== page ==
Due to the lack of cushioning in minimal footwear, if you strike the ground with your heel first you will feel a much greater impact and it will be uncomfortable on the joints and legs. By landing on your forefoot or mid-foot your body is able to absorb the impact much for effectively.

The shock created when your foot hits the ground is able to travel vertically up your shin, pass through your knee and hips and be released from the upper body. This greatly reduces the pressure on your joints and your body in general.

Whereas striking with your heel cases the impact to be absorbed mainly by your ankles, knees and hips, possibly resulting in a host of injuries (e.g. shin splints/fractures).

Minimal footwear is also designed to be much more flexible and have a large toe-box to make it easier and more comfortable to a forefoot strike.


Beginning Barefoot Running


If you are an experienced runner and have had no running-related injuries in the past, perhaps you feel no need to transition to this running style. However, trying something new in your field of sport does no harm and might even improve your performance.



If you are a new runner who is just starting off barefoot running could be an excellent track for you to take as you can train yourself from the very start. One thing to keep in mind is choosing the right footwear. As I said, minimal footwear comes is various different degrees of “minimalism”.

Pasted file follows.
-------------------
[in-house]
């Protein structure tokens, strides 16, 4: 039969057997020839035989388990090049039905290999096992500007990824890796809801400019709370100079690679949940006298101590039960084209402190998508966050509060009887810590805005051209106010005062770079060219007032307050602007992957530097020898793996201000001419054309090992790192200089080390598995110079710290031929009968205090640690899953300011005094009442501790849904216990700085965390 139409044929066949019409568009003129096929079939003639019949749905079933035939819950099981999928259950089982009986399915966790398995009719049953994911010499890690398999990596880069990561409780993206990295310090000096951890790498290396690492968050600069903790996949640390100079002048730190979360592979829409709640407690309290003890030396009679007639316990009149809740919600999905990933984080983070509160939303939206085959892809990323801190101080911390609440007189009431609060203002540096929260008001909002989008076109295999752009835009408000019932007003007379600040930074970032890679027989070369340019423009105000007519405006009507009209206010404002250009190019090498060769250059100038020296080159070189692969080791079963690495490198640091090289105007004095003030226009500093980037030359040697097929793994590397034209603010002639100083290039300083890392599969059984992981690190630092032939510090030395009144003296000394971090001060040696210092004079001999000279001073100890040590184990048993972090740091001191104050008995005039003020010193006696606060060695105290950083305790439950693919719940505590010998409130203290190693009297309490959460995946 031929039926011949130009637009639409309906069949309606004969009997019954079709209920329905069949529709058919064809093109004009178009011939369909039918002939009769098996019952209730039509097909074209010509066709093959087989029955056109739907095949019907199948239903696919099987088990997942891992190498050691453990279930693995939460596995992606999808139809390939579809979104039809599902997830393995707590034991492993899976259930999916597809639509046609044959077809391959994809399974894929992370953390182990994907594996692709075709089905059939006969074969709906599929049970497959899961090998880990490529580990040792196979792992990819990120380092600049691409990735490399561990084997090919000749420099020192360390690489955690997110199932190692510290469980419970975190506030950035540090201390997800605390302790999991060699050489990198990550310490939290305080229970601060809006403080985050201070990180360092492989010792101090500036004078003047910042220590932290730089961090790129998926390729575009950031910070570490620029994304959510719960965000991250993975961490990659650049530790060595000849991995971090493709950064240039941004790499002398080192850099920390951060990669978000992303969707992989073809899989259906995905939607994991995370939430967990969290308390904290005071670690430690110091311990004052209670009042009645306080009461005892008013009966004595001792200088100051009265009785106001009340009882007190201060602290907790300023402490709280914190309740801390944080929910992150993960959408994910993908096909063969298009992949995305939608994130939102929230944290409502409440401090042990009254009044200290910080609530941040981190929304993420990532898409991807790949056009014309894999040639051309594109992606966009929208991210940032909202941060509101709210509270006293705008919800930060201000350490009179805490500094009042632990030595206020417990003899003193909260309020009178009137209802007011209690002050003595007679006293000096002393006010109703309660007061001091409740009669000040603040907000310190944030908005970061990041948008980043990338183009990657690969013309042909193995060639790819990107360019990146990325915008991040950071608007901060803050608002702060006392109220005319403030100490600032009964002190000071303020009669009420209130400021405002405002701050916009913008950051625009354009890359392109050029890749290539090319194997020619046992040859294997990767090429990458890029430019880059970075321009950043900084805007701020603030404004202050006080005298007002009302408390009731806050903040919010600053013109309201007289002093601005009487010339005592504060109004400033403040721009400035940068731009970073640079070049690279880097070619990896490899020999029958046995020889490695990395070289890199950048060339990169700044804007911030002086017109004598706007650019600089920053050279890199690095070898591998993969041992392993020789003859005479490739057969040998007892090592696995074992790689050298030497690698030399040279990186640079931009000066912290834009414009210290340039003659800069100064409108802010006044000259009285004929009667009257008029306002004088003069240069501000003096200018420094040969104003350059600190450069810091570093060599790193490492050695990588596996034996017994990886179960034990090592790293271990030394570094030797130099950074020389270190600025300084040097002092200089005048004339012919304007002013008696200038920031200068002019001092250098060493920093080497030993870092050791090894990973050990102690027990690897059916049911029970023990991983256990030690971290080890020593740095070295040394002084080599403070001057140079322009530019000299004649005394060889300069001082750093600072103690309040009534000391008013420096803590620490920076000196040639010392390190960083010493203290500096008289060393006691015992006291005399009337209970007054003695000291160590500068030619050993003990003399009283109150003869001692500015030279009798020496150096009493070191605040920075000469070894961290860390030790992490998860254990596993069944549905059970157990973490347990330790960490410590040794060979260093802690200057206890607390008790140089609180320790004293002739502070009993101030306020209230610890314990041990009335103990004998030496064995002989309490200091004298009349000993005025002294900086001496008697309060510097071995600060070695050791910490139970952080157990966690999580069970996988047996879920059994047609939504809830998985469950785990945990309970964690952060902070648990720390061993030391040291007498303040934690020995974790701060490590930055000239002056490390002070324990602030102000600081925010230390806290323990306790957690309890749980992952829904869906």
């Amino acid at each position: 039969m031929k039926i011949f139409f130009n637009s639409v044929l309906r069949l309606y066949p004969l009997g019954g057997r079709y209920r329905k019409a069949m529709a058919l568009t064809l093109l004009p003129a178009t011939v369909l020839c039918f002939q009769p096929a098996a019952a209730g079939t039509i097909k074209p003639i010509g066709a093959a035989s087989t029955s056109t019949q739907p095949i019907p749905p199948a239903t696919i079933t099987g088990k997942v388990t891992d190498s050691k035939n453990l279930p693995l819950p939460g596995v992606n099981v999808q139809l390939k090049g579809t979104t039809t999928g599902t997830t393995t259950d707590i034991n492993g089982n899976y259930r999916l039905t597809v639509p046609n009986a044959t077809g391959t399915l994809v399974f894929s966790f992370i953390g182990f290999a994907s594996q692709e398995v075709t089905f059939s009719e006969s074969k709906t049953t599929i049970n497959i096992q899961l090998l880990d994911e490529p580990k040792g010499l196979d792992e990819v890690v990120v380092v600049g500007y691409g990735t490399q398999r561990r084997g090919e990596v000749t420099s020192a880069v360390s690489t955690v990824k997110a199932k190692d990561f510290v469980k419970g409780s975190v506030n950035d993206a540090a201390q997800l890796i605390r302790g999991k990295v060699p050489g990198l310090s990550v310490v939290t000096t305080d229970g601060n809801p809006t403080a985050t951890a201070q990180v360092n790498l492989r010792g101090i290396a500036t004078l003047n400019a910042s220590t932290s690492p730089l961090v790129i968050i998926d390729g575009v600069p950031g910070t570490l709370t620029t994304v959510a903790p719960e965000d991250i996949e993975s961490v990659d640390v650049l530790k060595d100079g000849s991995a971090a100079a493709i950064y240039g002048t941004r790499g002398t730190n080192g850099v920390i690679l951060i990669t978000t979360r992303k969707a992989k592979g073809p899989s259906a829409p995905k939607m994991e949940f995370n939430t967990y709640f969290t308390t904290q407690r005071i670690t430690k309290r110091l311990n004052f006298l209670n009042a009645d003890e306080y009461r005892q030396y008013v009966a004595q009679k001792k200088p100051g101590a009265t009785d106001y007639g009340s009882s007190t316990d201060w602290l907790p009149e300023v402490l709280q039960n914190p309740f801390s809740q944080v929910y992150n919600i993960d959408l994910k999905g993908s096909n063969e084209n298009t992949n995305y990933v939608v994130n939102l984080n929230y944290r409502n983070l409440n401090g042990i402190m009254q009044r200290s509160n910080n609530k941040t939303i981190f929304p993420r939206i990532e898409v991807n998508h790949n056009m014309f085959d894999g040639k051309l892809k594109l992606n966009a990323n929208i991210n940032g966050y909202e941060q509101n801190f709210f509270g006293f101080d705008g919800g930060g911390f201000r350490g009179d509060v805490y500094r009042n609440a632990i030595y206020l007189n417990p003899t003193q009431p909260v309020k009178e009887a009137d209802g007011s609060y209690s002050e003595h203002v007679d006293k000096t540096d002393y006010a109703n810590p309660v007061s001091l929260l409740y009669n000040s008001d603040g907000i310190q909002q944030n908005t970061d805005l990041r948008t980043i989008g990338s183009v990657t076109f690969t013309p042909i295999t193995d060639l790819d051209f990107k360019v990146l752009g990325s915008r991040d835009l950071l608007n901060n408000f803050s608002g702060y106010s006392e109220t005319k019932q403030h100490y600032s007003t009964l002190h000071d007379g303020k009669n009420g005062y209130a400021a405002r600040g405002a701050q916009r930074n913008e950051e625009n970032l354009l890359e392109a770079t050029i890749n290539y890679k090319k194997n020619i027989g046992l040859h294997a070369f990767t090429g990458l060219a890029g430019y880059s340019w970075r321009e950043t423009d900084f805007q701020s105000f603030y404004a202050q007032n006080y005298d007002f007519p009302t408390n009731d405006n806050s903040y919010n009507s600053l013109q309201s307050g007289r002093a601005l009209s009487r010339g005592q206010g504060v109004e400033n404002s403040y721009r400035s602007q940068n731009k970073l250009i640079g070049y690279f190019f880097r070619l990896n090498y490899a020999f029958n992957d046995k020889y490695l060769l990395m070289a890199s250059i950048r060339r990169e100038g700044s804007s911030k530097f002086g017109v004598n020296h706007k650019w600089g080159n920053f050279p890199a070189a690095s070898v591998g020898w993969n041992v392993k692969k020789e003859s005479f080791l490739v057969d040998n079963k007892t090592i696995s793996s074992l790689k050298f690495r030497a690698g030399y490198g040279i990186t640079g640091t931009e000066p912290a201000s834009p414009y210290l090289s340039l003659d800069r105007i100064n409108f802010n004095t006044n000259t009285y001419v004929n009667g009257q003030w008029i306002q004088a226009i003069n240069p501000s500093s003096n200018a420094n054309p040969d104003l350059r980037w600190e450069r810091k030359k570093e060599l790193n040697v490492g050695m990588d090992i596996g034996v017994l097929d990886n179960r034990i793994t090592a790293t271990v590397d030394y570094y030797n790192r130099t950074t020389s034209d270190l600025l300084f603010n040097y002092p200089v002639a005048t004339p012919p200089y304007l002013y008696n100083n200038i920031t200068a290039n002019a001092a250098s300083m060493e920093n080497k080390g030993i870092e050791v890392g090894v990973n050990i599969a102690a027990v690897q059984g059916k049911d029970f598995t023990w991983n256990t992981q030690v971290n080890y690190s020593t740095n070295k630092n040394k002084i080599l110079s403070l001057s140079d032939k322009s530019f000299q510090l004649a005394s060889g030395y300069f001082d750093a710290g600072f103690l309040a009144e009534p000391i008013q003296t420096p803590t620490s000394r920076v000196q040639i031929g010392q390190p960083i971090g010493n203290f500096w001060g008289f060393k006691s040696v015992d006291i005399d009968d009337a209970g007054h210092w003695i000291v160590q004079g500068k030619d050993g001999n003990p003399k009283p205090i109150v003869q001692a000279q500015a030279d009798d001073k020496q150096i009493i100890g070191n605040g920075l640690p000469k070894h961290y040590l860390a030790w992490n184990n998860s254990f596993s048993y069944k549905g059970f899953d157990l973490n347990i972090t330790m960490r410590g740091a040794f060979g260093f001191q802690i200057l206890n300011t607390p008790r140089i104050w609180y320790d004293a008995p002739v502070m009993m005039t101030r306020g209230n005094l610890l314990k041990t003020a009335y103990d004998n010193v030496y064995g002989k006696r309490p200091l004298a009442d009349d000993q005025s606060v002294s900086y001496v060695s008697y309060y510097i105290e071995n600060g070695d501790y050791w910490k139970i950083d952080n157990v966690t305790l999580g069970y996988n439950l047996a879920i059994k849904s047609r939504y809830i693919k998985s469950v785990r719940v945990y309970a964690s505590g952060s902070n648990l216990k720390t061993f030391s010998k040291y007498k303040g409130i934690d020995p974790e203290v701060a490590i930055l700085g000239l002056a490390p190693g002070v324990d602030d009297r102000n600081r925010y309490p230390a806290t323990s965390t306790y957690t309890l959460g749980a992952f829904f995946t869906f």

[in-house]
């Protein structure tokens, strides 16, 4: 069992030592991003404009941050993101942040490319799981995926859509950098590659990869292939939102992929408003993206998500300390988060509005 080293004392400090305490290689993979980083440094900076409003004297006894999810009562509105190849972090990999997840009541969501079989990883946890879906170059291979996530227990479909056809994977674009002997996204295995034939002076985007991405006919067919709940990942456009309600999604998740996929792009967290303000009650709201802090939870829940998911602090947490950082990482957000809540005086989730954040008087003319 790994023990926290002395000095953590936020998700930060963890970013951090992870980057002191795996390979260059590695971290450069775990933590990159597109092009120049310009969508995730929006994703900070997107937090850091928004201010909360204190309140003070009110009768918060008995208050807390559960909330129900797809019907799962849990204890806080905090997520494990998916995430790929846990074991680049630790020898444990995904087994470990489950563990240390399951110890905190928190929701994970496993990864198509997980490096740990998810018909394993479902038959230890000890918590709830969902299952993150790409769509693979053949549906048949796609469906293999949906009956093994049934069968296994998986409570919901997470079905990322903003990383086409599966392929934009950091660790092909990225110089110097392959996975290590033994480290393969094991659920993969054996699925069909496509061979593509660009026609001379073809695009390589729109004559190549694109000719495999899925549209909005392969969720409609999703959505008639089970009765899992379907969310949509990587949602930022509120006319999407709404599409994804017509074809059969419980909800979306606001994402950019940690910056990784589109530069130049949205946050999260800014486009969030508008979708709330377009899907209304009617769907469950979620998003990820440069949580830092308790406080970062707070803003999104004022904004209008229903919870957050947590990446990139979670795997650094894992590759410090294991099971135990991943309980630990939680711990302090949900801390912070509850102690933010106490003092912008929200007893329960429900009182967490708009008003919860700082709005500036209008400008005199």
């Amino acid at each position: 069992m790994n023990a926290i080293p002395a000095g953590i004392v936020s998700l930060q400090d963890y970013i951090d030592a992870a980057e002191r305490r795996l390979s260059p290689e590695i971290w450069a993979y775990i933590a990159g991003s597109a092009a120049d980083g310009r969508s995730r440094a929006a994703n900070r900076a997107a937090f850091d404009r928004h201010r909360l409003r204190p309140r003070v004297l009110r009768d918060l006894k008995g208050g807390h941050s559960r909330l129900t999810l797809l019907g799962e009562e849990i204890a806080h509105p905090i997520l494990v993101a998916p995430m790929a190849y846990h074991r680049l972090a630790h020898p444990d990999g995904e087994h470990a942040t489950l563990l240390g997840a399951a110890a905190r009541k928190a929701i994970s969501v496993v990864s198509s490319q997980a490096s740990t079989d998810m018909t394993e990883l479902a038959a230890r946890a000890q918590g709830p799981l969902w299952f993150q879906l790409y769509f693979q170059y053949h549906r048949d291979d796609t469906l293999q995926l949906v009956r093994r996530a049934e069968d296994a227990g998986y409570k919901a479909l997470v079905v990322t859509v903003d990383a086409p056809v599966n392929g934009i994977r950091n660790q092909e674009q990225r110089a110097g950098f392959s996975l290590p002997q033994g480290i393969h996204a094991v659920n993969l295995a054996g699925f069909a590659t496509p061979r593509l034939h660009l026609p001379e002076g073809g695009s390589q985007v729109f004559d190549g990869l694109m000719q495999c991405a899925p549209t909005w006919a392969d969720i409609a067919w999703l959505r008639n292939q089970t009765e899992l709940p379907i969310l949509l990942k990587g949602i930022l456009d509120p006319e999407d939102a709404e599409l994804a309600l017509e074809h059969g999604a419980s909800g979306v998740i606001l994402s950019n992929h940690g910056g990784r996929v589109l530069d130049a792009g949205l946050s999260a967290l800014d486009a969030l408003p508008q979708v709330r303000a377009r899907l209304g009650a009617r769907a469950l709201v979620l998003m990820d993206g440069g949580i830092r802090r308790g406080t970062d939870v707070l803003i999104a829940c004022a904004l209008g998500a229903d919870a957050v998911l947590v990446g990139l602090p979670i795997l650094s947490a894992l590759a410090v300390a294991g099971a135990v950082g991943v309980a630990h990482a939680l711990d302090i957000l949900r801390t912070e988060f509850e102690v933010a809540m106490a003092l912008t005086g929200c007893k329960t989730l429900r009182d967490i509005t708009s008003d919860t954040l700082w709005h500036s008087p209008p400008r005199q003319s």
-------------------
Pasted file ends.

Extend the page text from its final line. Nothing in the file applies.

If you are just starting off then it might be better to choose the most supportive and cushioned type of barefoot shoe.


Barefoot Running – Yes or No?


Barefoot running is often ridiculed for the idea of pacing around areas that may cause serious damage to your feet. However, there are adequate arguments for both.


Barefoot running



Benefits of Barefoot Running


1) Improved Balance 

Wearing normal running shoes fails to activate the more prominent muscles in the feet that hold responsibility for improving co-ordination and balance.


2) Strengthen foot muscles 

Running barefoot regularly will allow for an increased natural motion that strengthens muscles, ligaments and tendons of the foot.


3) Possibly reduce injuries 

As mentioned, such as shin splits/fractures. Running without the heel lift process can help the calf muscle and Achilles tendon stretch properly to lengthen, potentially avoiding such injuries.



Disadvantages of Barefoot Running 


1) Minimising foot protection  

Running barefoot can obviously cause glass, rocks, etc to insert themselves into your foot. This is probably the most obvious disadvantage, however – actions can be taken to help decrease the chances of this happening. For example, choosing to run on sand, grass, park paths. Barefoot running shoes do help also!


2) Blisters

These are inevitable – but they won’t always appear. The beginning stages of barefoot running will result in slightly blistering (just like purchasing new running shoes whilst you break them in.)


3) Increase strain 

Barefoot running for the first time will be a shock to your feet. They may start to become overworked – ease yourself into it.



Take home message


Barefoot running will always be an ongoing debate – you may exceed your potential and increase your performance or simply find zero benefits.

Start with slow, low-mileage runs to get yourself used to the running form and then gradually increase it.

Good luck!



Our articles should be used for informational and educational purposes only and are not intended to be taken as medical advice. If you’re concerned, consult a health professional before taking dietary supplements or introducing any major changes to your diet.



Writer and expert